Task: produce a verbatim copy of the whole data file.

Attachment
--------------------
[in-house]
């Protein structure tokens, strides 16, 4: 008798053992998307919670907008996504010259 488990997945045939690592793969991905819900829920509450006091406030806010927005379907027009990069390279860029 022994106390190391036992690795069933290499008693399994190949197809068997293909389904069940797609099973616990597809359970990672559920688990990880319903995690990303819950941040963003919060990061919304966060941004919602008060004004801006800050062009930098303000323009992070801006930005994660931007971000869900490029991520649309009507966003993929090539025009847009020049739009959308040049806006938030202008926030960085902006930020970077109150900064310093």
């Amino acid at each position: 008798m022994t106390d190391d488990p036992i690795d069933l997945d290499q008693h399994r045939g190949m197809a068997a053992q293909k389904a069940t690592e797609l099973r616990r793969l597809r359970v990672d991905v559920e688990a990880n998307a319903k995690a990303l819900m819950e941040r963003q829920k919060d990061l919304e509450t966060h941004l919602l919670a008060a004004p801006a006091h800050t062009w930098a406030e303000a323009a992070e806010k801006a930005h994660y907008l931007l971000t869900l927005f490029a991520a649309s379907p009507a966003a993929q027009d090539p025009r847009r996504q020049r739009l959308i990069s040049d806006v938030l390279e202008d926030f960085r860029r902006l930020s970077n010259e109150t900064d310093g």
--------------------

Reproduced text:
[in-house]
């Protein structure tokens, strides 16, 4: 008798053992998307919670907008996504010259 488990997945045939690592793969991905819900829920509450006091406030806010927005379907027009990069390279860029 022994106390190391036992690795069933290499008693399994190949197809068997293909389904069940797609099973616990597809359970990672559920688990990880319903995690990303819950941040963003919060990061919304966060941004919602008060004004801006800050062009930098303000323009992070801006930005994660931007971000869900490029991520649309009507966003993929090539025009847009020049739009959308040049806006938030202008926030960085902006930020970077109150900064310093």
């Amino acid at each position: 008798m022994t106390d190391d488990p036992i690795d069933l997945d290499q008693h399994r045939g190949m197809a068997a053992q293909k389904a069940t690592e797609l099973r616990r793969l597809r359970v990672d991905v559920e688990a990880n998307a319903k995690a990303l819900m819950e941040r963003q829920k919060d990061l919304e509450t966060h941004l919602l919670a008060a004004p801006a006091h800050t062009w930098a406030e303000a323009a992070e806010k801006a930005h994660y907008l931007l971000t869900l927005f490029a991520a649309s379907p009507a966003a993929q027009d090539p025009r847009r996504q020049r739009l959308i990069s040049d806006v938030l390279e202008d926030f960085r860029r902006l930020s970077n010259e109150t900064d310093g």